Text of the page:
Fortuitously, this industry doesn’t leave a lot of time and space for apologies and excuse-making. Moreover, most thoughtful investors tend to focus more on what’s coming down the pike rather than what’s already occurred.
So what’s next for EM from here? Specifically with respect to China and its outsized influence on sentiment for this asset class, fundamentals for EM are decidedly mixed. That said, however, they are unlikely to be as supportive throughout 2H16 as they were in 1H16 when the Chinese economy as we know it seemingly escaped from the abyss. Specifically:
- Phony GDP data aside, it’s clear that Chinese economic growth continues to deteriorate across the preponderance of key high-frequency indicators. Negative import and export growth, as well as trending deceleration across industrial production, money supply, fixed assets investment and total social financing growth are all confirming of this conclusion.
- Bucking the aforementioned trend are China’s official manufacturing PMI and non-manufacturing PMI data. How sustainable these divergences are in the context of the conspicuously negative inflection in China’s property sector across a variety of key metrics (see: exhibits A, B, C, D, E, F and G), the ongoing culling of industrial overcapacity, as well as the sharp deceleration in disposable income growth remains to be seen.
- Fiscal policy has been very accommodative to what growth China has recorded throughout the YTD – particularly deficit spending, which has ratcheted up dramatically on a TTM basis. The pace of incremental deficit spending has slowed fairly sharply of late and base effects imply a waning tailwind to growth absent new public investment initiatives – which have already been the key driver of investment on a trending basis.
- Monetary policy has been quite accommodative as well throughout much of the YTD, but like fiscal policy, the tailwind is wearing off at the margins. Specifically, the amount of liquidity provided to the market by the PBoC via open market operations each month is now slowing on a sequential, trending and quarterly average basis.
- Despite this marginal tightening, interbank rates continue to trend lower, which is exerting downward pressure on rates across the sovereign yield curve and upon credit spreads on the mainland. That the PBoC was able to accomplish all this easing and amid stabilization in capital outflows and FX reserves speaks volumes to how impactful the Fed’s dovish pivot(s) has been to China’s balance of payments risks.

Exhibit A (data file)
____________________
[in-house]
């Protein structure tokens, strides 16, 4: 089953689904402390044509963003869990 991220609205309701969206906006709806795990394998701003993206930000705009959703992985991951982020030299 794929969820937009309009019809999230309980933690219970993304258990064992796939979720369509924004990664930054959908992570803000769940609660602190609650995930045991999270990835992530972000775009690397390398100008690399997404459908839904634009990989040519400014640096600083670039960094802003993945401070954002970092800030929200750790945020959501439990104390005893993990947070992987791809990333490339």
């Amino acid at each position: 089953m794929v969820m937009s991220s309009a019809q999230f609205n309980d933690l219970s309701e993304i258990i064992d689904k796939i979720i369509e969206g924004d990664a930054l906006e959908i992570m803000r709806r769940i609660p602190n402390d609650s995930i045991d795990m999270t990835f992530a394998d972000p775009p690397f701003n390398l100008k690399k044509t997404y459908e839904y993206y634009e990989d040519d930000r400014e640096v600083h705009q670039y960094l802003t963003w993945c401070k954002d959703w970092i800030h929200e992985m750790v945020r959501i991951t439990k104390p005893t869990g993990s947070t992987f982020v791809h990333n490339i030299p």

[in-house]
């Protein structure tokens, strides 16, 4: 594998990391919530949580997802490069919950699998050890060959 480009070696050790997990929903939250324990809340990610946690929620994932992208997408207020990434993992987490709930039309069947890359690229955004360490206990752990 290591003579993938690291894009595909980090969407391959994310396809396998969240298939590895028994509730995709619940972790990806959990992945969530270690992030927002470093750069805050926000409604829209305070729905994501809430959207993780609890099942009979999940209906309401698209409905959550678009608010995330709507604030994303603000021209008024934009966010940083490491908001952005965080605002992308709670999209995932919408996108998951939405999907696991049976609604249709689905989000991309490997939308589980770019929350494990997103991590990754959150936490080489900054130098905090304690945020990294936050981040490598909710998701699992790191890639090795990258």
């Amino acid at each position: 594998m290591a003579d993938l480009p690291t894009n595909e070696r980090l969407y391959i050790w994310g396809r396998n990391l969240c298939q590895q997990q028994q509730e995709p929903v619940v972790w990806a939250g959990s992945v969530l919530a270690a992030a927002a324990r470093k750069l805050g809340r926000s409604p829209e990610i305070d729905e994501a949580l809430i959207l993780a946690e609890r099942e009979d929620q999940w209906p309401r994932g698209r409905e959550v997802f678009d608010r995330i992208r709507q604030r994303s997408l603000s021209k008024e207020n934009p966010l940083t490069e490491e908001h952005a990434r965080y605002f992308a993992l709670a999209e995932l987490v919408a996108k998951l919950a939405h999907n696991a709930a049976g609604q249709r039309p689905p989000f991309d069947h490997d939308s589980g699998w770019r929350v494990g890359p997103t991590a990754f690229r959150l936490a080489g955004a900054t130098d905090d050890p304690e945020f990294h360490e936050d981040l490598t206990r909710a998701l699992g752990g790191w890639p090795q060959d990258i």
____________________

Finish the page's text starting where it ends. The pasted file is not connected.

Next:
Speaking of the Fed and U.S. monetary policy – the key driver of capital flows to and from EM assets – we don’t see the Fed being able to perpetuate lower-highs in the U.S. dollar from here. They’ve already done all they can to completely root out policy normalization expectations from the market, which implies the impact of dovish rhetoric upon the currency market will be muted on a go-forward basis; they need to outright ease policy (e.g. QE or a rate cut) if they want to drive the dollar lower from here.
That the aforementioned setup is occurring in the context of both the Eurozone and Japanese economies slowing concomitantly with the U.S. would seem to imply that incremental easing out of the ECB and/or BoJ is likely to have a greater impact on currency markets than yet another dovish pivot by the Fed.
All that being said, however, I don’t know that the DXY is poised to breakout to new cycle-highs in the context of our dour view on domestic employment growth and Yellen’s sensitivity to the labor market. For now at least, the balance of risks point to slight bullish bias in the USD, though still very much range-bound. And until something material changes, I don’t know that it’s appropriate to have a ton of risk on in EM in either direction.
As such, we’re keen to book the aforementioned gains and losses in order to retreat to the sidelines until further notice. Sometimes just wiping the slate clean and getting stuff off your screens is the most effective thing an investor can do to ensure future success.
Our immediate-term Global Macro Risk Ranges are now:
UST 10yr Yield 1.45-1.61% (bearish)
SPX 2155-2186 (bullish)
VIX 11.13-14.98 (bullish)
USD 94.75-97.25 (bullish)
Oil (WTI) 39.29-43.78 (bearish)
Gold 1 (bullish)
Keep your head on a swivel,